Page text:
The tension rolls are designated at 42 to 45 inclusive and are of substantially the same diameter, but owing to the decreasing size of their respective drive pulleys, the surface speeds of the 60 tension rollers are accelerated so that the tape is successively stretched, it being also noted that a If desired, a still further tension may be exertedupon the tape from the point where it leaves the tension unit to the winding machine.

The fabricating unit is indicated at It. In this embodiment of the invention a golf ball winding machine is employed. There are numerous types of these machines and it is not necessary to illustrate any particular type in this connection. In making a golf ball, a center is employed and the tape started about the center which is then laid in the machine. The machine is driven by a belt 5| from the main drive shaft at the requisite speed so that the tape is wound up under the requisite tension. It will be observed that as the tape is stretched, it will correspondingly narrow.

The process and apparatus will enable a golf ball to be made more economically and emciently than by former practices. The tape is formed automatically and automatically fed to and tensioned in the winding operation. In fact, except for the attention in starting each ball no other manual operations are required. If other machines were substituted for the winding machine, it would be possible to fabricate rubber articles directly from the latex. Thus, if, for example, an elastic fabric is to be made, the tape or a succession of tapes may be led directly to the weaving machine. In such case a plurality of tapes may be made by a multiplicity of applicator rolls or the tape making machine may be duplicated. Other applications of the invention may be conceived within the scope of the invention as set forth in the broader and more comprehensive claims.

While a vulcanized natural latex is preferably employed, it is possible to use synthetic emulsions of rubber which have recently been perfected, these being referred to generally as artificial latex" solutions or emulsions. It will be understood that when the term latex is employedin the claims, such substitutes are not excluded therefrom. It will also be understood that prevulcanized latex is not essential as latex compounds may be employed which are compounded with vulcanizing ingredients, the vulcanization taking place during the drying or setting of the latex. It will also be appreciated that while the term ribbon" is used to designate the rubber filament in some of the claims, this may include threads, filaments, webs or sheets. It is also possible to substitute other materials for the metal belt in some of the broader aspects of the invention.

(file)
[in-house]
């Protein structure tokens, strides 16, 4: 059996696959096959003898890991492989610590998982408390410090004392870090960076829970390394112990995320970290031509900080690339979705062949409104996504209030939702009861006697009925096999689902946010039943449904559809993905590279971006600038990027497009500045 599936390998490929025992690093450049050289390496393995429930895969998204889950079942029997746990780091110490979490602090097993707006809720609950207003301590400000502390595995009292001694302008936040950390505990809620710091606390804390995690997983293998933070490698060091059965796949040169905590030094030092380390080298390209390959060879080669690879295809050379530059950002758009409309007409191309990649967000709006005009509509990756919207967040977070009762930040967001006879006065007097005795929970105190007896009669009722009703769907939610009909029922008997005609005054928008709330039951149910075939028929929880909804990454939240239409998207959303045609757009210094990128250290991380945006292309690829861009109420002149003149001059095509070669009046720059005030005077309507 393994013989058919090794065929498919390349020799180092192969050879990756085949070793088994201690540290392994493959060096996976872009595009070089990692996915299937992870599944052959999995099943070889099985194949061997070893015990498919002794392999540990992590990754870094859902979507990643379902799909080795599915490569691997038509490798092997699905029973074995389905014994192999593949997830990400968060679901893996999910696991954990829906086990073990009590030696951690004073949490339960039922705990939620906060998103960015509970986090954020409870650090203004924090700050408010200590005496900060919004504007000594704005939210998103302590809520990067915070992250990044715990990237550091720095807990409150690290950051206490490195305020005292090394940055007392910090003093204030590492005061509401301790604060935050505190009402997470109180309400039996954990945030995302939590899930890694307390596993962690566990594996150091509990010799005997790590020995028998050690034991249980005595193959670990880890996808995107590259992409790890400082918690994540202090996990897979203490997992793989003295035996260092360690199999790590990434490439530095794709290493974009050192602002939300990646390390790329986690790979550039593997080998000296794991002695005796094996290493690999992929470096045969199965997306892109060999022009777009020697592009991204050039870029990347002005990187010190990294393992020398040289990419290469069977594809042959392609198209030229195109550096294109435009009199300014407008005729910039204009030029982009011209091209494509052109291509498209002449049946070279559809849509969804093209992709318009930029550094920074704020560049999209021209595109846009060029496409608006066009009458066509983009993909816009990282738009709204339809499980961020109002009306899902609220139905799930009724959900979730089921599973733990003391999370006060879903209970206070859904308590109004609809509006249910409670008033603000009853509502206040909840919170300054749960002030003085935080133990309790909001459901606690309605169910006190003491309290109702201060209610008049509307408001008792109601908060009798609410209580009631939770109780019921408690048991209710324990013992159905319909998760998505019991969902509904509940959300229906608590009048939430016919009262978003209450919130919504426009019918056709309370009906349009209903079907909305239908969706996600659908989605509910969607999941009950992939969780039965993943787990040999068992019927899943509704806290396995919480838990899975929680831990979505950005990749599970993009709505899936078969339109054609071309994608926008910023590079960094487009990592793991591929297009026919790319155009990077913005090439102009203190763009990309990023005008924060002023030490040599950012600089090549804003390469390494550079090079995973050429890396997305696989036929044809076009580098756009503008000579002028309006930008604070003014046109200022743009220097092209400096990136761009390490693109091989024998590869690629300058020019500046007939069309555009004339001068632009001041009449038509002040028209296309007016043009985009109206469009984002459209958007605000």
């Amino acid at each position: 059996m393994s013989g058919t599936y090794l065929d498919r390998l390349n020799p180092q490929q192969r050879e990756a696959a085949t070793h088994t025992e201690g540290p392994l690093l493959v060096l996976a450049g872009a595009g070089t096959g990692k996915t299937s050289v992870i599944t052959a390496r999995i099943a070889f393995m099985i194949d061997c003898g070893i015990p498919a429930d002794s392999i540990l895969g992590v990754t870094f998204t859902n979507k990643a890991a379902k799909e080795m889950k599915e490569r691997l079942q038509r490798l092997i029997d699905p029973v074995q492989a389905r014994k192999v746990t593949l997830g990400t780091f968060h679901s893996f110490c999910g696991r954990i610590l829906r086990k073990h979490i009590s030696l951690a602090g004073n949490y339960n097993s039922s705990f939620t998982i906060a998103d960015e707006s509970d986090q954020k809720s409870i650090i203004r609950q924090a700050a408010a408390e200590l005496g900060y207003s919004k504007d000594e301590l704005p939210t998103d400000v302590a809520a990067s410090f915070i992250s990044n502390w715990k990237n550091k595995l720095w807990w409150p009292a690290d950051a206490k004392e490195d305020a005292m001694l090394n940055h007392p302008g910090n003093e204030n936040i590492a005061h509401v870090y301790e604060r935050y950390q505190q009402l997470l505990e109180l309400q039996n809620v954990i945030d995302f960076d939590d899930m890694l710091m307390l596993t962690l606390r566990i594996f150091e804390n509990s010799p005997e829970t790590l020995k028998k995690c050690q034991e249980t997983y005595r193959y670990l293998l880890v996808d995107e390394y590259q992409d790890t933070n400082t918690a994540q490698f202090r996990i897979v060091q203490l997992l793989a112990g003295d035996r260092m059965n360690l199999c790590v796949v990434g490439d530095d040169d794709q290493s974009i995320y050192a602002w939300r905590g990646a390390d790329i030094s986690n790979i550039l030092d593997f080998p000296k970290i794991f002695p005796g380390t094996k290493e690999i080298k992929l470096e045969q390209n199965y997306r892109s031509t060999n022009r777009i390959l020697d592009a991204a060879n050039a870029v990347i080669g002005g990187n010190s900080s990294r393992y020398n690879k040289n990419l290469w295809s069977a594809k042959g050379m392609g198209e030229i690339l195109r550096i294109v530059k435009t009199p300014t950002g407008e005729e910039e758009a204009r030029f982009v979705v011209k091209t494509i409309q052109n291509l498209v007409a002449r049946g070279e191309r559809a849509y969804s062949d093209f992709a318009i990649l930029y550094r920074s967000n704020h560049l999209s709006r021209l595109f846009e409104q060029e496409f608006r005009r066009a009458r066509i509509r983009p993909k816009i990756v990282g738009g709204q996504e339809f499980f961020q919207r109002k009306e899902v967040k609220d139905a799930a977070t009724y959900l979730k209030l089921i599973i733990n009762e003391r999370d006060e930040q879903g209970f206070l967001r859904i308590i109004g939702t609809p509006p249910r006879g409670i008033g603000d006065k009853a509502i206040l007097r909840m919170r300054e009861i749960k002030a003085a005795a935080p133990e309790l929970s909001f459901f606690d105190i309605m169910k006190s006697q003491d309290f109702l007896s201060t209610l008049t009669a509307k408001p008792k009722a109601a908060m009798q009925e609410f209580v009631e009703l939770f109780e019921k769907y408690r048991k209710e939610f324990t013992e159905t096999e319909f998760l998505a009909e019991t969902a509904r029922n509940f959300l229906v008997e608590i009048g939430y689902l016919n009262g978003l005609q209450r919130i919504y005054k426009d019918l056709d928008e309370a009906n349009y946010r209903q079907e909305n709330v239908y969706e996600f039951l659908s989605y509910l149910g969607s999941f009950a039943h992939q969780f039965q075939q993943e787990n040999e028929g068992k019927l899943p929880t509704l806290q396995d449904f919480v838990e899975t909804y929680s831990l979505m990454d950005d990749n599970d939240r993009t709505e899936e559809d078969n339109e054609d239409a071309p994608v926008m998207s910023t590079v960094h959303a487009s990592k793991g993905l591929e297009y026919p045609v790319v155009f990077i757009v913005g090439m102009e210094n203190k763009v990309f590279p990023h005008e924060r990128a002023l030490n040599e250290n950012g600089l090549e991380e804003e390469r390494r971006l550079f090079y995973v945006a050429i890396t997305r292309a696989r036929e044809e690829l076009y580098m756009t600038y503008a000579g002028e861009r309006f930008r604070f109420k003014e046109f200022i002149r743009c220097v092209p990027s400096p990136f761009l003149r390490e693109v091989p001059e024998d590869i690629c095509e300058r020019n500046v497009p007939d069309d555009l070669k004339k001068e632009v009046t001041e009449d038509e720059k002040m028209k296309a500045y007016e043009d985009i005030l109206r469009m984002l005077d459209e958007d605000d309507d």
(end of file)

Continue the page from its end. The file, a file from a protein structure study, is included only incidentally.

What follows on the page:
What is claimed is:

1. An apparatus for forming a rubber filament or the like comprising a heated cabinet, a belt passing into and out of the cabinet, means to apply a film of rubber on the belt and to remove the dried film therefrom, and means to cause the belt to pass in repeated loops comprising a pair of pulleys in the cabinet over which the belt passes, one of said pulleys being set at an angle to the other to impart a spiral path to the belt.

2. An apparatus for forming a rubber filament or the like comprising a heated cabinet, a belt passing into and out of the cabinet, means to apply a film of rubber on the belt and to remove the dried film therefrom, and means to cause the belt to pass in repeated loops comprising a pair of pulleys in the cabinet overwhich the belt passes, one of said pulleys being set at an angle to the other to impart a spiral path to the belt, the belt passing in repeated turns over the pulleys.


Referenced by
Citing PatentFiling datePublication dateApplicantTitle
US2615206 *May 20, 1949Oct 28, 1952Wingfoot CorpDewatering thermoplastic resinous materials
US6595739Jun 28, 2001Jul 22, 2003Kraft Foods Holdings, Inc.Method and apparatus for stacking slices of food product
U.S. Classification425/75, 425/224, 425/324.1, 425/223, 425/383
International ClassificationB29D99/00
Cooperative ClassificationB29D99/0078, B29L2031/731, B29K2021/00
European ClassificationB29D99/00P